Microsoft SharePoint 2013. Creating a PowerPivot gallery

Hi, You may be interested to know how to create PivotPivot gallery.

  1. Login to the SharePoint 2013 site as an administrator
  2. Click on the Settings icon and choose Site Settings from the drop-down menu


3.  Navigate to the Site collection features under Site Collection Administration header


4. Make sure that PowerPivot Integration for Site Collections feature is activated. If not, activate this feature



5. Click on the Settings icon and choose Add an app from the menu


6. Choose PowerPivot Gallery app



7. Provide the name for your PowerPivot Gallery and click Create



8. Now you can see that PowerPivot Gallery has been added to your SharePoint site



Integrating SharePoint 2013 sites with external environment

Today we’ll talk about integration between SharePoint 2013 site and external non-SharePoint sites. A lot of our customers would like to provide their users with smooth access to specific documents or BI reports directly from external site bypassing default SharePoint authentication settings.

By default, there is the only way to share your site with external users – “Anonymous access” feature, which will make your SP site public. But this approach is not very good for security reasons. Besides, this option is quite expensive for sites with SharePoint 2013 Server edition.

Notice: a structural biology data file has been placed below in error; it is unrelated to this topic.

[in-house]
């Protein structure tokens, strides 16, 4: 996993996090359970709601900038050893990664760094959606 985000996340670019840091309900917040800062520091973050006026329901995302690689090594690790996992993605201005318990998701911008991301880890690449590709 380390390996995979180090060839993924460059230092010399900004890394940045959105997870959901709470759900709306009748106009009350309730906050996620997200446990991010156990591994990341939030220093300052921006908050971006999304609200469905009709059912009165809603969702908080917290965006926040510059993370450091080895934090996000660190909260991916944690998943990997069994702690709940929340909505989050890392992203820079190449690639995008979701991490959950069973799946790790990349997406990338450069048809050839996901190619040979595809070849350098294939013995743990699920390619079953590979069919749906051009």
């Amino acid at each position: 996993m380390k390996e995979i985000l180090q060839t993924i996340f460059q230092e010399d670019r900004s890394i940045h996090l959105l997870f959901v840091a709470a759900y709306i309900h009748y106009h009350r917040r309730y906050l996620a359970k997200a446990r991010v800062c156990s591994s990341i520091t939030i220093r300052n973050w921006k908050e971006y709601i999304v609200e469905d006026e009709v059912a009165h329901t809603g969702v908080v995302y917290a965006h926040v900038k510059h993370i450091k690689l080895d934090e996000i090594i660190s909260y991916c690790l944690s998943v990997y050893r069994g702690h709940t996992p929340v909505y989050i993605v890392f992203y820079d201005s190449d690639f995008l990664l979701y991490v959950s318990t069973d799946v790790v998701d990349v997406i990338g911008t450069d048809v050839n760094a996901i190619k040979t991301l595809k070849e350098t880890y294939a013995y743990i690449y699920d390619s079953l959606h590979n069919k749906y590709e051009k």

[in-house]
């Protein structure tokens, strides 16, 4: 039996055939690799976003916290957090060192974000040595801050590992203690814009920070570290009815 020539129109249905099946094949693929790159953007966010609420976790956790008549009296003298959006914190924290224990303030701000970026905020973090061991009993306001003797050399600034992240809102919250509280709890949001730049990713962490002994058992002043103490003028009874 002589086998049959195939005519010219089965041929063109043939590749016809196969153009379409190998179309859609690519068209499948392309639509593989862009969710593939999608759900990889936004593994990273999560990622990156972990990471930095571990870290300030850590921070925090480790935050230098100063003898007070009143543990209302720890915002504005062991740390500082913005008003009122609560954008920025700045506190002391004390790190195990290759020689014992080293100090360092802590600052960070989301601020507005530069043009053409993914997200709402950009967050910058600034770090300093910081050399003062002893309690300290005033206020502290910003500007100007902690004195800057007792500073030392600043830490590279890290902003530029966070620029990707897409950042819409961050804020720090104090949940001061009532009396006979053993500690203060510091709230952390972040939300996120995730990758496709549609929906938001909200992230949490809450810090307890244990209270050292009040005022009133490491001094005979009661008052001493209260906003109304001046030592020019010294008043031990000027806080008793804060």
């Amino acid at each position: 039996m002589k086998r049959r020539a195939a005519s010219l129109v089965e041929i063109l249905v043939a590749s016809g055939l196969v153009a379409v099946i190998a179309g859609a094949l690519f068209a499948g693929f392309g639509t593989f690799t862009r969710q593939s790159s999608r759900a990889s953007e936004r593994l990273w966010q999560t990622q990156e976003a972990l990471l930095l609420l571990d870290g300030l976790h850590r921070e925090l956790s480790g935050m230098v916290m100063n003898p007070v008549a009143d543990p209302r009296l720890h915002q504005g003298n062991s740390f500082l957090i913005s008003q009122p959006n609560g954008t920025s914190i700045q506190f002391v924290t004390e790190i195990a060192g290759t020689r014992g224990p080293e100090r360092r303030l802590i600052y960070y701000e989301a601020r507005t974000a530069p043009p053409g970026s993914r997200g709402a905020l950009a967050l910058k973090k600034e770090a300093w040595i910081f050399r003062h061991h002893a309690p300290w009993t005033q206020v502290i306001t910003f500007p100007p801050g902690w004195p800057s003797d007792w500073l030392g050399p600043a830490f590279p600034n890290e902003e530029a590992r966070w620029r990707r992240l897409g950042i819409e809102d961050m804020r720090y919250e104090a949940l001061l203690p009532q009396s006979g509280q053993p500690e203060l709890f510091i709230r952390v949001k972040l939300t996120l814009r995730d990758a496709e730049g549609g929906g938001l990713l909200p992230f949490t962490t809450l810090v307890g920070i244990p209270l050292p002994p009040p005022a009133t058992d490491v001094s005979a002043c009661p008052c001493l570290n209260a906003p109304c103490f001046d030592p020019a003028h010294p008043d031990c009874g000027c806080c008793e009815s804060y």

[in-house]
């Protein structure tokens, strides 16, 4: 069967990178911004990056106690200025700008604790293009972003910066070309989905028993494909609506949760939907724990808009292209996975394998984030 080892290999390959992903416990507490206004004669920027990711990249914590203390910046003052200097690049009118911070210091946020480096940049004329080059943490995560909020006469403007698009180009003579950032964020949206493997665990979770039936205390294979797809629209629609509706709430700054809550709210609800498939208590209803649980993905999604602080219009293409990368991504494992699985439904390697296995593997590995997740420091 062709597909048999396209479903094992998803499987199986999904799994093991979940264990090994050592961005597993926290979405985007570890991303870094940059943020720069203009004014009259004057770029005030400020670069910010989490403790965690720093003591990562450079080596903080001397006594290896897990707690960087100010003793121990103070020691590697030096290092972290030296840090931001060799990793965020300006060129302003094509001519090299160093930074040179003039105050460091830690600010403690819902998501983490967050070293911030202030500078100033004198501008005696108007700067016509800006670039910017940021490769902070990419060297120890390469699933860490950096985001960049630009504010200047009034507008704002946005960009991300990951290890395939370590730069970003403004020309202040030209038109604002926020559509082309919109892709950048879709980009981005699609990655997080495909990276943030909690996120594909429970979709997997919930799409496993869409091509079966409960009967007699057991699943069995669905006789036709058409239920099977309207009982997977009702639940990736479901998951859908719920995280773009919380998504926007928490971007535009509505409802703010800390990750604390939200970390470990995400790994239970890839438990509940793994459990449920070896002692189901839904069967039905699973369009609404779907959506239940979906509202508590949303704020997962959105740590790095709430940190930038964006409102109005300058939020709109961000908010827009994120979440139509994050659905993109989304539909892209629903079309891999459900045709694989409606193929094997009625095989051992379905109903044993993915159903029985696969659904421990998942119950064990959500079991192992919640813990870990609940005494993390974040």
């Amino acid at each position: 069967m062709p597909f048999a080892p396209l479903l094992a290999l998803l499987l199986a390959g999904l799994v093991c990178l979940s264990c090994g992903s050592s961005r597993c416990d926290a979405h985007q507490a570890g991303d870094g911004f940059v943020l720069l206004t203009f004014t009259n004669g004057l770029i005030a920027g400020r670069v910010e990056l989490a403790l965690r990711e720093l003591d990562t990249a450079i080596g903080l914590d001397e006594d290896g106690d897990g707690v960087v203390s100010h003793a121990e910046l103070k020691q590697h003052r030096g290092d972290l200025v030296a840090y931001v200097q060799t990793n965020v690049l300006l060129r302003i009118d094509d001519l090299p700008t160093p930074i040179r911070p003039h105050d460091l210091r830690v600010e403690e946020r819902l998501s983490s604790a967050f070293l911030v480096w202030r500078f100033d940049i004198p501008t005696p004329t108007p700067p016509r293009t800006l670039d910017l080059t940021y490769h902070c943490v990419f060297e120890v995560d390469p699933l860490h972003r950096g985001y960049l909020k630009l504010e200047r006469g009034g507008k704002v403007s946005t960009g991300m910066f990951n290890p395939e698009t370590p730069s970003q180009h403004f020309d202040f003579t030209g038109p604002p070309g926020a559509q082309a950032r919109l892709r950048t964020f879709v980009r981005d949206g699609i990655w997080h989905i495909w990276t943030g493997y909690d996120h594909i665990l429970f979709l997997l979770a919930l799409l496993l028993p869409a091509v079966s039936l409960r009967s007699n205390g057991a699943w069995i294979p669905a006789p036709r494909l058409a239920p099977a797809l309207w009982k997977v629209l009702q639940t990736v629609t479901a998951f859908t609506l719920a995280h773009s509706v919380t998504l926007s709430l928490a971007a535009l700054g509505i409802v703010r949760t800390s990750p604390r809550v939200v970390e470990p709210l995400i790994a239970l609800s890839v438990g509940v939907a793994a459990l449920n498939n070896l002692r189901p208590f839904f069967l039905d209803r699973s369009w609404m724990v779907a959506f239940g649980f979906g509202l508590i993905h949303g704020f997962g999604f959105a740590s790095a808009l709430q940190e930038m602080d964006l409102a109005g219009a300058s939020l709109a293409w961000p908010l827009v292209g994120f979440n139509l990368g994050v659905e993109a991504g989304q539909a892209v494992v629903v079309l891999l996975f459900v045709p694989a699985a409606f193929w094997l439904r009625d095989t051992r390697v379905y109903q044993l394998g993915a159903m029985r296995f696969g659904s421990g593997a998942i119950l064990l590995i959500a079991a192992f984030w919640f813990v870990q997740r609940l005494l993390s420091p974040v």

Our team made some research and finally found an efficient and cost saving solution, we can offer our customers. One of the benefits of our solution is the fact, that our custom code is simple and flexible, you can easily change it to fit your requirements. Another good news are that all initial setup and configuration will be done by our team on our side as a part of our service :)

We offer:
* Ability to show SharePoint content on external site via iFrame
* Ability to access SharePoint sites without login prompt via direct link
* Simple and flexible code that you can use to show only required information
* Ability to implement SSL certificate for SharePoint site
* Custom login form with Form Based Authentication for your SharePoint environment

Interesting, isn’t it?

Now I will show a couple of examples of solution’s behavior.

Bypassing SharePoint authentication:
1. If User Name, Password and Destination URL are sent in URL as parameters, user will be authenticated automatically and redirected to destination URL.